JO: So you have to make sure that your mental health is in a place where you’re doing service to yourself and your wellbeing first, and not coming from a place of people-pleasing. Because that’ll end up putting you through a longer career than necessary, and you’re the one that ends up in the hospital, you’re the one that ends up with mental health issues if you’re not looking out for yourself. And it’s not because these people want to see you not do well, it’s just they’re doing their jobs or what they’re responsible for. And you’re responsible for having your boundaries, you’re responsible for saying no, you’re responsible for advocating for yourself, and you can’t do that if you’re not in therapy and having the mental health resources to actually put that entire portfolio of wellbeing together.
BB: Okay, let’s just like…
BB: We’re everybody… Yeah, we’re all standing ovation. We’re doing the wave in the arena. We’re watching and we’re doing the wave. Okay.
JO: That’s such a good question.
BB: Yeah, I can imagine as a woman in tech the shit advice. Okay. Last TV show you binged and loved.
JO: Ooh, The Watcher, on Netflix.
BB: Oh, I’m so scared. It’s too creepy. Is it creepy?
JO: It’s a lot. I live in a two-bedroom, two-bath apartment, there’s only one door to go in and out of my unit, and I still checked my front door five times before going to bed.
JO: And I knew that nobody was breaking in, but I was horrified, but it’s really well done, based on a true story.
JO: The cast is phenomenal, and it’s… Yeah, I couldn’t stop watching though, I just chose my own fear.
BB: Yeah, no, I read the true story first to understand… No, but I’m too scarific. Okay, favorite movie of all time.
JO: I have two. Slum Dog Millionaire.
BB: Oh God, it’s so good.
JO: And Beauty and the Beast, the cartoon.
BB: Oh, so good. Okay. Who’s your favorite character in Beauty and the Beast, the cartoon?
JO: Belle. Of course.
BB: Belle. Bonjour.
JO: You know. She’s a little different. She likes to read, she loves her father. Five-year-old Janice saw a lot of parallels.
BB: Got it. Yeah, I can see that now, because she is kind of a geek. Which I love.
JO: Yeah. Exactly.
BB: Yeah. Okay, a concert that you’ll never forget.
JO: Matt Maher, Christian artist. That was the last concert I went to with my mom. And then Florence and the Machine, about a month ago. It felt like church; it was just a phenomenal out-of-body connection experience watching her perform. I’ve been a fan for years, over a decade, and to finally see her and to be able to afford good seats to see her…
JO: Was really, really phenomenal.
BB: That’s awesome. Okay, favorite meal.
JO: Ooh, my family’s version of stewed goat meat with pondu which is like a spinach dish, and then ginger cake with Häagen-Dazs vanilla ice cream for dessert.
BB: God, that sounds good. No specificity on the ice cream there, huh, Janice?
JO: Just Häagen.
BB: Häagen, yeah. You got it. The best, the best.
JO: It’s my favorite. It’s my favorite.
BB: That’s your favorite. Okay. What is a snapshot of an ordinary moment in your life that brings you real joy?
JO: I like right now. It’s fall, so here in Austin it’s still warm but it’s dark until like seven. I naturally get up like 5:45, 6:00 and so the stillness feels more still when it’s still dark.
JO: I don’t feel like a rooster. I’m getting up and now I have to be productive because the sun is up, which means I should be doing something. I feel this heightened level of self-compassion, to just ease into the day. And be awake but enjoy that darkness. Maybe make a cup of tea and just journal and sit in it. And just enjoying that slow sunrise is bliss to me. I absolutely love this season.
BB: You got three weeks left until the time changes and then it’s bright at six. Oh, yeah, I’m with you. I always feel like I’ve got to jump on the day when it’s still dark and we can rise together, but when I get up like at 6:30 and it’s already sunny, I’m like, “What have I missed?”
BB: There is something… Yeah, it’s something weird. Tell us one thing you’re deeply grateful for right now.
JO: I’m deeply grateful for my girlfriends, and the community I have around me. Landing the plane, as in selling my company, was a tough process. It sounds glamorous, but it’s really hard, really hard. And it’s something that I hadn’t done before, and so my girlfriends were there with me through… And I didn’t tell them what was happening, they found out the same day the public found out that I sold the company, but they were still in the trenches with me holding my hand when I would have panic attacks, which isn’t common for me, but I had four in a month and a half; that’s how tough this process is. They would listen to me cry, they would be with me, they would check in, be my conversation before reviewing the term sheet with the crew. I was so nervous and so scared, and I was crying and I just… I had never experienced this step before, and my very first friend in Austin, Nicole, was the first person I texted, and I was just like, “Hey, can we talk for a second?” She dropped everything, gave me a phone call. I didn’t speak, I just said, “This is hard,” and just cried. I didn’t give her any context. We talked for 10 minutes and she was like, “Get back out there. Good luck with your meeting.” Hung up, and the meeting was successful. So that’s just an example of the power of women helping women in an intentional way. And I’m so grateful for my relationship to these phenomenal women. Very, very grateful.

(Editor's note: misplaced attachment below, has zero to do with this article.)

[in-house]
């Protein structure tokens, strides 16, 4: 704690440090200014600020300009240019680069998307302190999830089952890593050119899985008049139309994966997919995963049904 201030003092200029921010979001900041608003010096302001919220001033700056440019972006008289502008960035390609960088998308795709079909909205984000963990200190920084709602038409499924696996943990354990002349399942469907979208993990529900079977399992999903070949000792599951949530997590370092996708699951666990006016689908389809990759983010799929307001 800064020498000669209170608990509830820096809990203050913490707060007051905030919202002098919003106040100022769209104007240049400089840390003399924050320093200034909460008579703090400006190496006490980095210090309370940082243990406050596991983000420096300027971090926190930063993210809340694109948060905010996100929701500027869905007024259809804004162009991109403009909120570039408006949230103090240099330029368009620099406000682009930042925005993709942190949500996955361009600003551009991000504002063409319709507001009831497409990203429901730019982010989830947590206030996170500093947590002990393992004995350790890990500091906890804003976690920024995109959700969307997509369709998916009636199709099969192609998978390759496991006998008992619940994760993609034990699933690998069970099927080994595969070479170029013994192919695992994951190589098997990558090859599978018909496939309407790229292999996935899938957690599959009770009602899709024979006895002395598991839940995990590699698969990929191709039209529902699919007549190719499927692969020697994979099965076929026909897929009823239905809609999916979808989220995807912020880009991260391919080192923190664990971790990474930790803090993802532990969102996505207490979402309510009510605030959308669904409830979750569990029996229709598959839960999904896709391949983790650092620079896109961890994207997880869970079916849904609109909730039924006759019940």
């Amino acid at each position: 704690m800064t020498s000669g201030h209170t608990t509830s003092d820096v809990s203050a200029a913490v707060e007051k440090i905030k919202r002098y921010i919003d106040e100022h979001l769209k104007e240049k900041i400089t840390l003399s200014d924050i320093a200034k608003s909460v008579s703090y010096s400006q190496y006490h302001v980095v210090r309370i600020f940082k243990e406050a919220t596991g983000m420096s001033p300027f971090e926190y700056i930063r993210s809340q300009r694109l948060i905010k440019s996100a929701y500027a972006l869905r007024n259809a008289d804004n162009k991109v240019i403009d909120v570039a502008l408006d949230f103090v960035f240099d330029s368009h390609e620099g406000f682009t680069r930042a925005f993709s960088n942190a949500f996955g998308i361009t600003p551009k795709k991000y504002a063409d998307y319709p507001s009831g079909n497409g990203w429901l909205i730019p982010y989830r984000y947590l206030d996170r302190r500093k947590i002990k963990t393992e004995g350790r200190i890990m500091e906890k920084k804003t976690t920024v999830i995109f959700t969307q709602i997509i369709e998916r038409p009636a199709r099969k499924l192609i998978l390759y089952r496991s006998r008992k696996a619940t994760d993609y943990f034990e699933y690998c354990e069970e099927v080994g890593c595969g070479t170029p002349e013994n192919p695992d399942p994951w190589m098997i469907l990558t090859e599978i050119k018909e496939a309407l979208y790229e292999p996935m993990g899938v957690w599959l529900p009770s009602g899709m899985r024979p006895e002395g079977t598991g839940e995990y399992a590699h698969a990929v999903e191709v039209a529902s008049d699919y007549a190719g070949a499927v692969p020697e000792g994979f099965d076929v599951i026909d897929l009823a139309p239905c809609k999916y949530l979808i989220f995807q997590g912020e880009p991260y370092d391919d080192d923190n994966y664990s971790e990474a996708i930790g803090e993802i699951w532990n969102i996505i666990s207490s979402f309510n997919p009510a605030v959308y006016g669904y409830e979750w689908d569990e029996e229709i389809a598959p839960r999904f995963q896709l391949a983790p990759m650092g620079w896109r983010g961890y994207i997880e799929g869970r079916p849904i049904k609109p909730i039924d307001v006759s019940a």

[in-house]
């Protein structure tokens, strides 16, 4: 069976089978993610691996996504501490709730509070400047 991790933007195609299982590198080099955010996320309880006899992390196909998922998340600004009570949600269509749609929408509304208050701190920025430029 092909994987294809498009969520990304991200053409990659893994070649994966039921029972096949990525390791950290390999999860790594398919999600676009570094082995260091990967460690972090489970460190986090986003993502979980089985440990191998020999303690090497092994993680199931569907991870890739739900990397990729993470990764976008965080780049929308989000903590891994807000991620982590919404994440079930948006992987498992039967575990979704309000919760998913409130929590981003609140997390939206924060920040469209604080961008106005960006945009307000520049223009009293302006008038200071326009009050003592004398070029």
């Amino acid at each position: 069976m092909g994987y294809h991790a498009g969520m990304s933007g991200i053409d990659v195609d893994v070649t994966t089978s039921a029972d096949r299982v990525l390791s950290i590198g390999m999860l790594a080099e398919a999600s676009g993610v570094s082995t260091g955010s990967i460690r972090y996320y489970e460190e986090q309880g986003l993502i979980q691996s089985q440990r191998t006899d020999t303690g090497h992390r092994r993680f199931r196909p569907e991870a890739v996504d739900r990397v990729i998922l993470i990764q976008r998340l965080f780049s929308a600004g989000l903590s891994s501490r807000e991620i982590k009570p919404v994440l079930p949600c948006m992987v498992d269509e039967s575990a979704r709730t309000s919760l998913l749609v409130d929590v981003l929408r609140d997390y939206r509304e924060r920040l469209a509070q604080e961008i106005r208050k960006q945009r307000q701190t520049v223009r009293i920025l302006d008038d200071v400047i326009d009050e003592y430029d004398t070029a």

BB: Yeah, I just cannot do it without friends. It’s just not possible. Okay, I love that you gave us five songs you can’t live without.
BB: Okay, here’s your playlist. “Missing U,” by Robyn. “Is This Love,” by Bob Marley. “Spring 1,” by Max Richter. “Unstoppable,” by Sia. And “Great is Thy Faithfulness,” by Jordan Smith. In one sentence, what does this playlist say about you?
JO: That I have layers. I’ll stop there. That’s one sentence, that I have layers.
BB: [laughter] So good. Oh man, thank you for sharing your time, your wisdom, your stories. We’re so grateful to be able to hear them. It’s a real honor.
JO: Thank you so much for having me. This is such an honor. I’m thrilled to be here. Thank you.
BB: Told y’all this was going to be a good conversation. I told you. I hate to say I told you so, but I told you so. You can learn more about The Mentor Method at thementormethod.com. You can find Janice on Instagram and LinkedIn. If you go to brenebrown.com and go to Dare to Lead, you’ll see the podcast with her, and you will find all the links to her social media. Whoo! Humility, grace, love, thoughtfulness.
BB: Badassery for the win. Y’all stay awkward, brave, and kind.
BB: The Dare to Lead podcast is a Spotify original from Parcast. It’s hosted by me, Brené Brown, produced by Max Cutler, Kristen Acevedo, Carleigh Madden, and Tristan McNeil. And by Weird Lucy Productions. Sound design by Tristan McNeil and the music is by The Suffers.